Philadelphia to temporarily block landlords from enforcing evictions

Housing advocates protest evictions in Philadelphia

A group of housing advocates protesting evictions tried to block the court entrance Sept. 3, 2020. (Courtesy of Sterling Johnson)

Philadelphia court officials will announce a temporary stay on lockouts related to eviction orders Tuesday, PlanPhilly has learned.

The move comes as landlord-tenant proceedings begin to ramp up at city courts after months of closure due to the coronavirus pandemic and a statewide moratorium on evictions that ended on Aug. 31 despite calls to the Pennsylvania legislature to extend it from Gov. Tom Wolf.

But while some restrictions remain in place, the Tuesday reopening of courtrooms means at least some eviction orders could — in theory — move forward. The local eviction restriction will add a layer of protection for tenants who are not protected by a Centers for Disease Control public health order blocking certain evictions announced last week. The CDC order is intended to prevent an anticipated avalanche of evictions due to economic stresses caused by the pandemic and related shutdowns. Homelessness and displacement increase the risk of spreading virus and are linked to poor health outcomes.

Local landlord group HAPCO said it was informed courts would not enforce lockout orders for an additional two weeks.

Paul Cohen, an attorney for HAPCO, criticized the latest delay.

“This will have many unintended consequences for both landlords and tenants,” he said. “Stopping evictions may help tenants in the short term, but you aren’t helping them in the long term.”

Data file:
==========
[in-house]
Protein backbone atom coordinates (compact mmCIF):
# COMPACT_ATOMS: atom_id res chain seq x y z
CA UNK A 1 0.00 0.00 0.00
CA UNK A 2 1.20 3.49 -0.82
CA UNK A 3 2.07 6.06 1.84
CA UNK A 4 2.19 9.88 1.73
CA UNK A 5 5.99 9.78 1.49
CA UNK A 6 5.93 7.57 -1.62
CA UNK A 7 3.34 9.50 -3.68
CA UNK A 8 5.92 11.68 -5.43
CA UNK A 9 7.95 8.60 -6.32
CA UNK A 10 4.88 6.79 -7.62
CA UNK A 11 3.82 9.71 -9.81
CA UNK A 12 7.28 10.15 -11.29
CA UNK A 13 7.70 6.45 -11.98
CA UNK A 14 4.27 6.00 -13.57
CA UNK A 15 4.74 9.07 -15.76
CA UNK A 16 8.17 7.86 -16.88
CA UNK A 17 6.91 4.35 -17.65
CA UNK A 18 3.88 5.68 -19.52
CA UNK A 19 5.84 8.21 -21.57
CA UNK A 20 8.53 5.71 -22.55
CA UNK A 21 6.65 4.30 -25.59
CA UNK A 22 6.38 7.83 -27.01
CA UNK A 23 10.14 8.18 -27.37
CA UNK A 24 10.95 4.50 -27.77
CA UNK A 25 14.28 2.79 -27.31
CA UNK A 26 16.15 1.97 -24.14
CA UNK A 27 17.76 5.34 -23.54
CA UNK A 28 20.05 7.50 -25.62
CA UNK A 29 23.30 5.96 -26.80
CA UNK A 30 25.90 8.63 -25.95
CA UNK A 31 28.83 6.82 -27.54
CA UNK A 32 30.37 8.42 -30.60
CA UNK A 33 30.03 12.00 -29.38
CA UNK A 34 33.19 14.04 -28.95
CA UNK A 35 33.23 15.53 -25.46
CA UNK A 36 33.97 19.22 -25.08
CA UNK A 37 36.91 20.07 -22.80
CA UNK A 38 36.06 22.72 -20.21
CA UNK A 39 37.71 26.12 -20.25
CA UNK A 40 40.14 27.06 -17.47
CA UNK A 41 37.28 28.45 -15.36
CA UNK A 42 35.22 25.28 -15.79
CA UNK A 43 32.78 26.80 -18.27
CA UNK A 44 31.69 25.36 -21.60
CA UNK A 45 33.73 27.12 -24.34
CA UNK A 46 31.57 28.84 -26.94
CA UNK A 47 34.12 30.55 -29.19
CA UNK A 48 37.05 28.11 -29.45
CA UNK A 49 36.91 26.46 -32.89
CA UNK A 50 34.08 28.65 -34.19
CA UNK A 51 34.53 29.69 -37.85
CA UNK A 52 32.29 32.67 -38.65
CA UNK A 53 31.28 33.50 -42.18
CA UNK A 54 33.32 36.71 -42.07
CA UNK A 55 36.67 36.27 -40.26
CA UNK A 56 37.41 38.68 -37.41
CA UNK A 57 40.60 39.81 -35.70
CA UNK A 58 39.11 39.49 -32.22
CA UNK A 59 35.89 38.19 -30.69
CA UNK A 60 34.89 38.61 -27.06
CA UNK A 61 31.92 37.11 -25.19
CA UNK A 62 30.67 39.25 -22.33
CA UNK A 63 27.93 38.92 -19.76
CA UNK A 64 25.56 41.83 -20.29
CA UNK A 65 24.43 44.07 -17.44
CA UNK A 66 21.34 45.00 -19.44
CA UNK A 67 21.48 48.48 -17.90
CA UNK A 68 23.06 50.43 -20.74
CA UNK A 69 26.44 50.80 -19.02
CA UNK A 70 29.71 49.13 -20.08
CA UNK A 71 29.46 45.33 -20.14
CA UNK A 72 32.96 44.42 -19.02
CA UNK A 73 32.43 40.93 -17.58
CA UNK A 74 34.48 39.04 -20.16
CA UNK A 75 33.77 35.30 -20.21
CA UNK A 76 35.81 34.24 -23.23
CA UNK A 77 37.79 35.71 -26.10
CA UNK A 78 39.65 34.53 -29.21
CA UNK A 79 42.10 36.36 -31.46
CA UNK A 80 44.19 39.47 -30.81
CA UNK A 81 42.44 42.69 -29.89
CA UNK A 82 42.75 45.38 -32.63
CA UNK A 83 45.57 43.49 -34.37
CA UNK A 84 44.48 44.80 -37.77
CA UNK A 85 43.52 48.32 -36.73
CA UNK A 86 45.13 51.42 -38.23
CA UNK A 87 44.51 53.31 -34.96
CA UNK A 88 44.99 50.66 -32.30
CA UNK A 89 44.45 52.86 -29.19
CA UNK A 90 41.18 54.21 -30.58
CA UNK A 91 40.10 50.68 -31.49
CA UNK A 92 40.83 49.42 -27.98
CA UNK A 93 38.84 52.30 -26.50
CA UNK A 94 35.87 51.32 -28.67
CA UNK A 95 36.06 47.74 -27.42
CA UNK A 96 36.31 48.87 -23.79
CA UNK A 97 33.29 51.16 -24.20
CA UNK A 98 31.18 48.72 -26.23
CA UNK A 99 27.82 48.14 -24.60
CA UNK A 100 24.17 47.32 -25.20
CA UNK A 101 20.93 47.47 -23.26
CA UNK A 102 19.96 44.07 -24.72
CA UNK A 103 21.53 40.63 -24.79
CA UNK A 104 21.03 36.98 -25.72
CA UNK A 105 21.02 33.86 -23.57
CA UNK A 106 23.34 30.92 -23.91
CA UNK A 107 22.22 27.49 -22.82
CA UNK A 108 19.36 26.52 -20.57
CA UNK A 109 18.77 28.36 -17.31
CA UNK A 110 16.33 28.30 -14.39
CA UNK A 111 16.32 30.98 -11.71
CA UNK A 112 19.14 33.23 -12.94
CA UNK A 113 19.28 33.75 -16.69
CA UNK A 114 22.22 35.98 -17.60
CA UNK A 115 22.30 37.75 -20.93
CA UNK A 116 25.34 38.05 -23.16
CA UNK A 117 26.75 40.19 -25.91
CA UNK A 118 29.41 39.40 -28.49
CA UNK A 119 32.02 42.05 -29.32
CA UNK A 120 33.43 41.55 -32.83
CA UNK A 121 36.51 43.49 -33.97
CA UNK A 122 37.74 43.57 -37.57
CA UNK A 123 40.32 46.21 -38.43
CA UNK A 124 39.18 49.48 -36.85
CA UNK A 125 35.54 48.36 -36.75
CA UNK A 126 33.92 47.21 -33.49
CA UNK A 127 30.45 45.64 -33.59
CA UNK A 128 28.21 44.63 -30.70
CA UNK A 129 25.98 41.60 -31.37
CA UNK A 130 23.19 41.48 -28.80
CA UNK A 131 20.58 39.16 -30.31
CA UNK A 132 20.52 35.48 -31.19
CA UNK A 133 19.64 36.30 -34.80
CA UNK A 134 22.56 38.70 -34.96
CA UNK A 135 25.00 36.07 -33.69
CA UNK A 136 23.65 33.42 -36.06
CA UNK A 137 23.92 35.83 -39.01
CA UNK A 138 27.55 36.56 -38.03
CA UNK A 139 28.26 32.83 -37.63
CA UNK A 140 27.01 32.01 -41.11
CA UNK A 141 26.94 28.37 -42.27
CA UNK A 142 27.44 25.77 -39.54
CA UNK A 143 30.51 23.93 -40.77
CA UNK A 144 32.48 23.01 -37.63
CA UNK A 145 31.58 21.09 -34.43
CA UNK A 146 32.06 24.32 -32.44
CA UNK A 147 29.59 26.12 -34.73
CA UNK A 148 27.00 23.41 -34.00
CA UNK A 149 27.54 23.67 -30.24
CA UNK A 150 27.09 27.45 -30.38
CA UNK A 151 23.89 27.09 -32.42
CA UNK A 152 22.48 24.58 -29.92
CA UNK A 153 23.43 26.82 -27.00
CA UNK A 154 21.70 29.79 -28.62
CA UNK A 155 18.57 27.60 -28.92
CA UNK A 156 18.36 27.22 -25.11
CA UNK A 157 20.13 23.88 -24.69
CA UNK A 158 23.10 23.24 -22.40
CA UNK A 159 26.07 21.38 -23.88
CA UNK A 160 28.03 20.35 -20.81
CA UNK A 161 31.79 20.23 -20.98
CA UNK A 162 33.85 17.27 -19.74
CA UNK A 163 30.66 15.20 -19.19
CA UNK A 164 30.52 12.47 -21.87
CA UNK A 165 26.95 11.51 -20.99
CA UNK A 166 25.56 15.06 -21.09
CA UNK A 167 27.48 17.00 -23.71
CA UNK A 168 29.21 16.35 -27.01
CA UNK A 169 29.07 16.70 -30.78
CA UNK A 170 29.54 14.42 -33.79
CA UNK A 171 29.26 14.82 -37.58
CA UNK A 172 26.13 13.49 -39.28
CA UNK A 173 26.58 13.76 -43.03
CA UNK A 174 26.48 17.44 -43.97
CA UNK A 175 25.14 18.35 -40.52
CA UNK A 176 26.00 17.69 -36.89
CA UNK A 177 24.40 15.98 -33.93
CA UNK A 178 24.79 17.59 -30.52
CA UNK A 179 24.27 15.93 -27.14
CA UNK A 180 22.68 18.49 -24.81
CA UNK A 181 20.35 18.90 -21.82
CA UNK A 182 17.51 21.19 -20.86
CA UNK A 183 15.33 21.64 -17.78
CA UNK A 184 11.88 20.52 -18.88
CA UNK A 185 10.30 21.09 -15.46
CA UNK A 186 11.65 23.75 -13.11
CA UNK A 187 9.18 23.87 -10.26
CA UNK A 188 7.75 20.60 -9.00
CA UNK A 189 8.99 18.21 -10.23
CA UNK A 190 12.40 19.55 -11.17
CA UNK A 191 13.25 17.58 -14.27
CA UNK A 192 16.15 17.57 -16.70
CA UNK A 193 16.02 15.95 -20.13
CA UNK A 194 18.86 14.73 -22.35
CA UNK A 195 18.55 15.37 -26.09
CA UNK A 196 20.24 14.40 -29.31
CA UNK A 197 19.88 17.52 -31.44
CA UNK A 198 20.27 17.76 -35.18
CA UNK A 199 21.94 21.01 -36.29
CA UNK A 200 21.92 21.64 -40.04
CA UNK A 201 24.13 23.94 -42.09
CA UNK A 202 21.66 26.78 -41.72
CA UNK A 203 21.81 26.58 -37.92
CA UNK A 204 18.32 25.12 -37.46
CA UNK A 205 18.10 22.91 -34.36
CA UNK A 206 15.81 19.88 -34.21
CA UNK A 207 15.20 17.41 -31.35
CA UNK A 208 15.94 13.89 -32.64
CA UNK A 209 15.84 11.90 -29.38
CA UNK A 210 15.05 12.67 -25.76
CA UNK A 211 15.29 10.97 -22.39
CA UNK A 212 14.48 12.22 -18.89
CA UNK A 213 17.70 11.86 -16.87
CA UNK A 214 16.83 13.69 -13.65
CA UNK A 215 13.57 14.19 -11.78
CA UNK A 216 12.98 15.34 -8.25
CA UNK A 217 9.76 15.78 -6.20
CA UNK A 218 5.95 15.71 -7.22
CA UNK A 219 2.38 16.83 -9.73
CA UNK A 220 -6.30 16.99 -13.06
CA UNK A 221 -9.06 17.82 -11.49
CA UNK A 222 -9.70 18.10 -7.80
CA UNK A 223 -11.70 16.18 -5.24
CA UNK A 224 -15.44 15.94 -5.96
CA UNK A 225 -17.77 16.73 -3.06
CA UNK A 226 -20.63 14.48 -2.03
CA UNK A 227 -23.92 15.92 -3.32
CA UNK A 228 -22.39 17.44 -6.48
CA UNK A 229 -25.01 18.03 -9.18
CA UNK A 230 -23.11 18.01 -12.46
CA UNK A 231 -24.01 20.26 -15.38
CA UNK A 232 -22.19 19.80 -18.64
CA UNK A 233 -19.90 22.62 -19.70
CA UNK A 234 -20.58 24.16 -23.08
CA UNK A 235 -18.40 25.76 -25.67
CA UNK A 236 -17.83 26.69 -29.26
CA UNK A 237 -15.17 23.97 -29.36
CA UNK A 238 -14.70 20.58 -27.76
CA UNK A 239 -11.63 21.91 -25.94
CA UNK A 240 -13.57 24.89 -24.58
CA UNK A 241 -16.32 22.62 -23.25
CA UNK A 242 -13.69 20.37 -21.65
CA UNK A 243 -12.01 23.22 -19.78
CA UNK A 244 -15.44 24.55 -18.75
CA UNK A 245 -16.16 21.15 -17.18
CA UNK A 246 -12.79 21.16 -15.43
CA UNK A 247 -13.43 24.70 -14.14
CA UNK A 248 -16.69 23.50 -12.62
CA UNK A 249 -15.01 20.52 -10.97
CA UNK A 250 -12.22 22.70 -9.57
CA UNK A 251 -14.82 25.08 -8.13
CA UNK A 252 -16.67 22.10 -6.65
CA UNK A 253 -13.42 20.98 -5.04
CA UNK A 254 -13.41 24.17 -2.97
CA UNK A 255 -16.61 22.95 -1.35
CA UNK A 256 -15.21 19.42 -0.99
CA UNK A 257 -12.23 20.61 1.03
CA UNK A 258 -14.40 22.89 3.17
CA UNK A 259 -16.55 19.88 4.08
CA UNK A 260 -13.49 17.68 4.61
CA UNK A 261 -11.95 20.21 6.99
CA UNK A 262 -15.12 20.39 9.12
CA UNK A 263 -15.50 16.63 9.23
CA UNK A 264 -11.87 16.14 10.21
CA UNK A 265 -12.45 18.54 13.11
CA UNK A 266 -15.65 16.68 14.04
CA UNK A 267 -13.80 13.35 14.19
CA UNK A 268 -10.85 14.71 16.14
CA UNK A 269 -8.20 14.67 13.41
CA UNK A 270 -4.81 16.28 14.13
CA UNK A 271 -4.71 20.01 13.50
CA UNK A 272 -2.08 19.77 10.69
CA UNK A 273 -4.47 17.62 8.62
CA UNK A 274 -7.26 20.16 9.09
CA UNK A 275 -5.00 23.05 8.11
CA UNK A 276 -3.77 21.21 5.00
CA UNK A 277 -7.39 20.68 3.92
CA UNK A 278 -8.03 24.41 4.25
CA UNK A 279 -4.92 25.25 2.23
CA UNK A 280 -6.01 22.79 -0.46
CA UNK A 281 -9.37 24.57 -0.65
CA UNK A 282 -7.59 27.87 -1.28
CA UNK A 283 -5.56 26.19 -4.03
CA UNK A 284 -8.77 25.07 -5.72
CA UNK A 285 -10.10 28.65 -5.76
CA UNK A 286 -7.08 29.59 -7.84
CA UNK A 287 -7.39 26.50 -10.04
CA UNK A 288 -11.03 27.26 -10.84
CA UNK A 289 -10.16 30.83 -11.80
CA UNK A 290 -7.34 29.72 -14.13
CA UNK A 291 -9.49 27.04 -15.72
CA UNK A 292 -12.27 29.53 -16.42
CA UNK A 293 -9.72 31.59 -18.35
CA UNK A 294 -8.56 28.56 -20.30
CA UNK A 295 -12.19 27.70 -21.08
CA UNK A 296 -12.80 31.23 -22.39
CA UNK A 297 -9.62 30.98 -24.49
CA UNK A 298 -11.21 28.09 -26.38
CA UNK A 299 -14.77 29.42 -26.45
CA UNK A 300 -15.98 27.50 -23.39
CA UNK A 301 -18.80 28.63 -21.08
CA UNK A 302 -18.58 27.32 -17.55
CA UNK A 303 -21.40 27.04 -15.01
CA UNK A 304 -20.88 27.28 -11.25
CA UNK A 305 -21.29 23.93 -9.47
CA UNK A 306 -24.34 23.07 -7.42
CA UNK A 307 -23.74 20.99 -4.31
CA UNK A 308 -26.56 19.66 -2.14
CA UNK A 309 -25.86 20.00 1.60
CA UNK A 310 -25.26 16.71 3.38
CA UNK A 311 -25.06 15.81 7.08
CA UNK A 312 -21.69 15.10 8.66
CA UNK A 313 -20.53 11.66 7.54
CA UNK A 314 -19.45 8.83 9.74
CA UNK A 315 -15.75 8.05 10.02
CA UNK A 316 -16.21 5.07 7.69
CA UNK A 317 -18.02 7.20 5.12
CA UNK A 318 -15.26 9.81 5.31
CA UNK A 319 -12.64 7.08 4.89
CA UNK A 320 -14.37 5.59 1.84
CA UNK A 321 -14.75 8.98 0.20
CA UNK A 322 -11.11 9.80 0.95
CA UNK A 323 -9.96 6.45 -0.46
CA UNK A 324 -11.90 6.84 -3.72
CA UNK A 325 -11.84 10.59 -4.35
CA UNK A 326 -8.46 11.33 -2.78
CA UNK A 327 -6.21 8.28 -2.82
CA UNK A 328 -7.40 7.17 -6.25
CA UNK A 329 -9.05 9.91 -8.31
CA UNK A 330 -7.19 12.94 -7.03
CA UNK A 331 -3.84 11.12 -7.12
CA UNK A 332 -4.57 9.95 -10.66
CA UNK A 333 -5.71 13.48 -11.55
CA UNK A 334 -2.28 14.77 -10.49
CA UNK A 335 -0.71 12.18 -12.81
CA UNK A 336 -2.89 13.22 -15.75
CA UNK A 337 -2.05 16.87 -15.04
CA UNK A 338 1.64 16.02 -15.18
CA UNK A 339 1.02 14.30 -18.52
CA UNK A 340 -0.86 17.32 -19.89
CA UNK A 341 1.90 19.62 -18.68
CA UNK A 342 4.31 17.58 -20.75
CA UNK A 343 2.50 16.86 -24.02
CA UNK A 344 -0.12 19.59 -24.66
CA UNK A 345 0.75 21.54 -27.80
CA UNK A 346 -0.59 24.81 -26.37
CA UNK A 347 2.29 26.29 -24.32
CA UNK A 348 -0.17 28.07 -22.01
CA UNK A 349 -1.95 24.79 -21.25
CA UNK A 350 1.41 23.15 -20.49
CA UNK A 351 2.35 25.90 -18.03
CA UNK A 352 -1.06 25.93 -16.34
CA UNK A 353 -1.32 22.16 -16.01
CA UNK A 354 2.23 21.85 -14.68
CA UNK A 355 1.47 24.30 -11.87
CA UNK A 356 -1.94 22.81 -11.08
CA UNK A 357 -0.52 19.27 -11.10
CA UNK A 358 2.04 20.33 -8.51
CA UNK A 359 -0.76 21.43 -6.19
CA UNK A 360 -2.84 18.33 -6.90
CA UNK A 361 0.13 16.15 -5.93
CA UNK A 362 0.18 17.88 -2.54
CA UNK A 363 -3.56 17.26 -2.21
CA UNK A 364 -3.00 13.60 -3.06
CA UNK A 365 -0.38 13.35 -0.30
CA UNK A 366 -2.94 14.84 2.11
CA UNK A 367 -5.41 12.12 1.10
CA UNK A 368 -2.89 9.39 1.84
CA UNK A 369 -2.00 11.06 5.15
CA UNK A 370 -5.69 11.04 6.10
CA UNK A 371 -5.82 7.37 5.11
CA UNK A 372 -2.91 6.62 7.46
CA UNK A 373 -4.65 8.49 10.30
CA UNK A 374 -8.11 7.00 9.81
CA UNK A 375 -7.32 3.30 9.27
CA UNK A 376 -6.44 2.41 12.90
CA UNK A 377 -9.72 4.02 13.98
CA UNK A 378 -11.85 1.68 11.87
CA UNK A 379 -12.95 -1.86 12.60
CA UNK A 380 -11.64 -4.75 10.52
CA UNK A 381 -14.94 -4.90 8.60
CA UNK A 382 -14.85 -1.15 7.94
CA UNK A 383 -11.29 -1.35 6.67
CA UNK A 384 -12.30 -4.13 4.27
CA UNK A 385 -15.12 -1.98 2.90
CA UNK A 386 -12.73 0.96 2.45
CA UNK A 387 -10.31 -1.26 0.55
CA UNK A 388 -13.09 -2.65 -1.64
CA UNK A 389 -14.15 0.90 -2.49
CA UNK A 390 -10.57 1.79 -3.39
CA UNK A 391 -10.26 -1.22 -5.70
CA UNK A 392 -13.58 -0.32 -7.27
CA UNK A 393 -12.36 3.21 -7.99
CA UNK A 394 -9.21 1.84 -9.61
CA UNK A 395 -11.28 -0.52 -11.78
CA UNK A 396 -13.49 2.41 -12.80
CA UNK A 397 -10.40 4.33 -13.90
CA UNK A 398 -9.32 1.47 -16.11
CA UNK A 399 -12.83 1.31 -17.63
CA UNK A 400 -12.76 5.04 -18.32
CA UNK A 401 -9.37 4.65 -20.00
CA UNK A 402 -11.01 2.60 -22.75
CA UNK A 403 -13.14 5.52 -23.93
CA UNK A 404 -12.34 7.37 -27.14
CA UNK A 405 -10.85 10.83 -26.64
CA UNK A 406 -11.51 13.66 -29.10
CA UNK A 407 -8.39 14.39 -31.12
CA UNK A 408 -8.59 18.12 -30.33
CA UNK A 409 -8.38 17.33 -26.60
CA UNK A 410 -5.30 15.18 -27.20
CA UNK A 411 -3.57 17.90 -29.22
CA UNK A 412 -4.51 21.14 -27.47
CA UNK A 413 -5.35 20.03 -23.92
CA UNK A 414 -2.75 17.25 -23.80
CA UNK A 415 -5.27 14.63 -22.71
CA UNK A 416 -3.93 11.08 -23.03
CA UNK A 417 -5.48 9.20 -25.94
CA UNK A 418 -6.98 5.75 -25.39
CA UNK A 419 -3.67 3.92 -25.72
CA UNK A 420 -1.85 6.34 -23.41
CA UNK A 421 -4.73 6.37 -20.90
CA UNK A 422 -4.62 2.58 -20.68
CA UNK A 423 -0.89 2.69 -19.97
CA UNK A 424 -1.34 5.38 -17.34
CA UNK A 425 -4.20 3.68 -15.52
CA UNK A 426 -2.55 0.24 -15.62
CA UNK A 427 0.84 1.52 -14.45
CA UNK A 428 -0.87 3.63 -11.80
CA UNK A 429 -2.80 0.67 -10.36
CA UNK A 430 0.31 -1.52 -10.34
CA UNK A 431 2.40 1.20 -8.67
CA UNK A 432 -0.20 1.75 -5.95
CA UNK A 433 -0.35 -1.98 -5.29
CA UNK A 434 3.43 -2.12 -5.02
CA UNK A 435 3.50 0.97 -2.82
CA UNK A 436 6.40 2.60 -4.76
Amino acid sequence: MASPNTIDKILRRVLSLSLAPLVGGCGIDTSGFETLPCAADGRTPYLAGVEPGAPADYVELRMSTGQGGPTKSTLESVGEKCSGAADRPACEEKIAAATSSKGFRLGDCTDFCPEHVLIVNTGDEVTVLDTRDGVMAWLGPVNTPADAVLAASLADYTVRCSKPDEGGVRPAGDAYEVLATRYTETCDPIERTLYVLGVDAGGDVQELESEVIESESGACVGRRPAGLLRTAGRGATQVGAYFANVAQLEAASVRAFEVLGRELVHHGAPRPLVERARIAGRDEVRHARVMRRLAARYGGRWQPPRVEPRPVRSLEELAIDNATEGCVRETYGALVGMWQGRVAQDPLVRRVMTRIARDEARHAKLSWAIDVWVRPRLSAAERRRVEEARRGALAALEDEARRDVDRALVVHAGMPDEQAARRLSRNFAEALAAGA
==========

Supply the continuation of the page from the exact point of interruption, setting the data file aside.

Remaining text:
Community Legal Services, a legal aid group that assists low-income tenants, also confirmed details of the latest delay. CLS attorney Rasheedah Philips called on the courts to go further.

“We would like to see no less than a 30-day stay of lockouts and eviction hearings,” she said. “We look forward to the city and court’s partnership in taking all necessary steps to minimize the lifelong impacts that evictions will have on Philadelphians.”

The nonprofit legal clinic indicated it would also ask officials to reissue notices of pending lockouts and inform tenants of their rights under the new CDC moratorium.

A spokesperson for Philadelphia courts did not immediately respond to a request for comment, but sources said a formal statement from the city was expected later today.

Mayor Jim Kenney said last week when he announced a separate eviction diversion program that the city’s goal is “to keep residents in their homes.”

The latest order accompanies other shifts within the court system. Philadelphia’s landlord-tenant officer, a private attorney responsible for executing lockouts on behalf of the courts, caught the attention of state ethics watchdogs earlier this summer. A judge who long presided over the city’s landlord-tenant courts is set to be replaced in this administrative role, following criticism from housing advocates.

Groups like HAPCO have repeatedly said the delay in evictions saddled landlords with non-paying tenants and called for more government subsidies to assist both property owners and tenants harmed by the pandemic’s impact on the economy.

After today’s news, Cohen issued a call for tax incentives to help patch landlords’ bottom line.

“If the government wants to stop the property owner from collecting rent then they should at least not have to pay property taxes,” Cohen said.

Philips called for additional time to put more eviction protections and emergency housing programs in place for an estimated tens of thousands of Philadelphia households at risk of eviction.

“It is crucial that the court provide additional time to avoid housing instability and homelessness that will further exacerbate the health and poverty crisis we are dealing with,” she said.

This is a developing story. Check back for updates.

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